September continues to bring the anticipation of familiar change. New school year, changes in weather patterns, and all that an approaching final quarter of the year brings.
In the church, our attention begins to shift to new schedules, new ministries, the church conference season, and we make plans for our All Saints, Thanksgiving, Advent, and Christmas celebrations.
Though the calendar continues forward, in many ways, there is the experience of being stuck and unsure about how to move forward.
This year, all of the customary changes of the season are not the same. We may be trying to practice familiar routines in order to create a sense of normalcy and well-being, however, we can’t quite manage it. There is an experience of instability, unease, grief, and even anger that we cannot will and work things back to a more familiar place.
Though it may seem we have only a modicum of control and influence over many of the challenging events around the globe and in our own neighborhoods — there are some things which we can choose.
We can choose life — the word of God given to the people in a time when a new generation was being called forth (Deuteronomy 30).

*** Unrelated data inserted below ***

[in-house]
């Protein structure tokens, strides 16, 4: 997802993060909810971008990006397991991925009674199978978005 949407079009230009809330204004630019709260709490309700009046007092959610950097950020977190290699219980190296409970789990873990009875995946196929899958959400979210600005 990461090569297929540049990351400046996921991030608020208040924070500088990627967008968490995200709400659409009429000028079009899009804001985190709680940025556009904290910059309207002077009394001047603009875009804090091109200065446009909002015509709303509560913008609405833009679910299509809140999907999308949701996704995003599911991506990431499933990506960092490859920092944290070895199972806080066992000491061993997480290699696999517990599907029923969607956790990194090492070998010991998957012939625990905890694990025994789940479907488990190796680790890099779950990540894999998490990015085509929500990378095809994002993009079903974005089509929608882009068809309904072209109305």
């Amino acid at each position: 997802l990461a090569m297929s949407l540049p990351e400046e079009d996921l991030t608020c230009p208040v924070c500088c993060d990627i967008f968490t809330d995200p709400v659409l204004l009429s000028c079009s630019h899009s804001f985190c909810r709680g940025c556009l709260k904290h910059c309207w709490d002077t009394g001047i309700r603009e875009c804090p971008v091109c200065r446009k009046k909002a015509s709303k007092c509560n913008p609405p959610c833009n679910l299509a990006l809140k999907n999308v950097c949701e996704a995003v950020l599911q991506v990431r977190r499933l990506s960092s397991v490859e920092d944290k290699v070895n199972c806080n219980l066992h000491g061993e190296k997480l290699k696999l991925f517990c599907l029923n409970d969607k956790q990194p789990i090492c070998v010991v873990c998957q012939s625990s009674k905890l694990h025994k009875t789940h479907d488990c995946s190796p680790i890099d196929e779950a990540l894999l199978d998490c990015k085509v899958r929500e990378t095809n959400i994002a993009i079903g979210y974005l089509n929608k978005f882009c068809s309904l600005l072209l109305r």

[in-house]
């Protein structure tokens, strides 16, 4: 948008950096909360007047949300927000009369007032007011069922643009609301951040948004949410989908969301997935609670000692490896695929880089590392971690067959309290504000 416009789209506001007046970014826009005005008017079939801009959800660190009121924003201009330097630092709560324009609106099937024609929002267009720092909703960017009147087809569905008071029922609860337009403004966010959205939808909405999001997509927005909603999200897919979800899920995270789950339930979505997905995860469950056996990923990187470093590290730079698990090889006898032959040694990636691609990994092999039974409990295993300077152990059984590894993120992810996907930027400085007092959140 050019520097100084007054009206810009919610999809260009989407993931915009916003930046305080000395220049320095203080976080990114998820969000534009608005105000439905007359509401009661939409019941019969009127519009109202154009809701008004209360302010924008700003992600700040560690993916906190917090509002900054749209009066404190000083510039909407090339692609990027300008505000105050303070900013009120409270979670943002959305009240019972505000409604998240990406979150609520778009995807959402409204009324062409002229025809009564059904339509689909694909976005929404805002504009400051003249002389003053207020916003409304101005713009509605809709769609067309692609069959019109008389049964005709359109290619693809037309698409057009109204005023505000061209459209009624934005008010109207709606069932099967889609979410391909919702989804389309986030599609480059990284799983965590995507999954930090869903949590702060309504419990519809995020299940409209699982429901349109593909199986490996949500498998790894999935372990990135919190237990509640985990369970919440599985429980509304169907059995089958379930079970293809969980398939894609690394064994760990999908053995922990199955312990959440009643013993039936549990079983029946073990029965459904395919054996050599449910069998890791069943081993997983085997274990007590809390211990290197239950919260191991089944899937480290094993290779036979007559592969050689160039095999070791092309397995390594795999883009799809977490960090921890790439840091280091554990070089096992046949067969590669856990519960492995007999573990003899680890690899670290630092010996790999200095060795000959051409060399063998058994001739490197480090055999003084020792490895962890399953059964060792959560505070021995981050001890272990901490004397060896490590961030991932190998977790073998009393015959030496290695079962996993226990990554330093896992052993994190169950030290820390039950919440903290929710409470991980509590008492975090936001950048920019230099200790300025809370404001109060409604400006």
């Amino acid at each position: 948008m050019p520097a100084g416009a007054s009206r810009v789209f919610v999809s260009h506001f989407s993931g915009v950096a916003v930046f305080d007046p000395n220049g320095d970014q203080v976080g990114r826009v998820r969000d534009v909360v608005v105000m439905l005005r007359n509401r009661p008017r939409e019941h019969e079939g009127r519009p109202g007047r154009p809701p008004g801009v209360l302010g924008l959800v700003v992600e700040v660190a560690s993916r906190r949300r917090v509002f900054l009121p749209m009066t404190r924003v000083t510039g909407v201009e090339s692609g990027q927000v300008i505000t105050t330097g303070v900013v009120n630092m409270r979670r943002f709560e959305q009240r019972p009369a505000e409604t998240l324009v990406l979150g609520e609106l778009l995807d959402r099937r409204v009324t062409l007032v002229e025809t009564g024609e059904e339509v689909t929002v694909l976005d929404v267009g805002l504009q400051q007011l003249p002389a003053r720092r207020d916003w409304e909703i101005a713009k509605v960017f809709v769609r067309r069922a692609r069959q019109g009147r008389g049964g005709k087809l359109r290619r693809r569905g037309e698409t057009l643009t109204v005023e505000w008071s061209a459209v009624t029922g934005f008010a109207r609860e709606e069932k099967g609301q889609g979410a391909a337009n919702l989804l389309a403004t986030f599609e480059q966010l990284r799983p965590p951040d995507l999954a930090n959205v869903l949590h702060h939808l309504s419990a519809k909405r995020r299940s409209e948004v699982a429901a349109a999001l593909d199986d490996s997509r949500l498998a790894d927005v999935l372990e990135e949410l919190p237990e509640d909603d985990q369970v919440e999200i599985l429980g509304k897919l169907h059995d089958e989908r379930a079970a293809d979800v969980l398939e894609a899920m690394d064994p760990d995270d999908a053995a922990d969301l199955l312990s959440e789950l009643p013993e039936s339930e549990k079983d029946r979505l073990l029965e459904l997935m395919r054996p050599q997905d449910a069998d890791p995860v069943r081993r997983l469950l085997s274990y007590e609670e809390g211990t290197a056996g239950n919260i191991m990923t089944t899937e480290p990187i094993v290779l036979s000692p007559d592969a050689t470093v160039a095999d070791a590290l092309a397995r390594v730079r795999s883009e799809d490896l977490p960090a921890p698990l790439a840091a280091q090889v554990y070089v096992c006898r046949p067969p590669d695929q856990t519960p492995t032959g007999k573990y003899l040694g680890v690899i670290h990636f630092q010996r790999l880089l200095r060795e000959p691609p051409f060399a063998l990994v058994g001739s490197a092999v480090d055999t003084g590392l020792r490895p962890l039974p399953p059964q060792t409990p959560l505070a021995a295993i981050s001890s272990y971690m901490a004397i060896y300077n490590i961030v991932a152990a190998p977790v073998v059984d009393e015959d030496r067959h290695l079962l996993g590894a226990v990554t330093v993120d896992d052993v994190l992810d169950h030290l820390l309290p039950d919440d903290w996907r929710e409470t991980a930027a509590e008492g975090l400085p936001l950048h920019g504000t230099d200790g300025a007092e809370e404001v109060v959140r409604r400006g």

We can choose peace — as Christ offered to the fear-filled, anxious disciples whose world was turned on end (John 14).
We can choose faith, hope, and love — challenges from Paul to a forming community of Christ struggling to be civil and respectful and graceful as Christ teaches (1 Corinthians 13).
Let us choose to be the church, the body of Christ, even when (and especially when) our traditions and common practices shift and change. Let us be defined by our faith practices of life, peace, and love. Though John Wesley may not have written or spoken these words, I can hear him encouraging us today to Do all the good you can, by all the means you can, in all the ways you can, in all the places you can, at all the times you can, to all the people you can, as long as ever you can.
In Christ’s life, peace, and love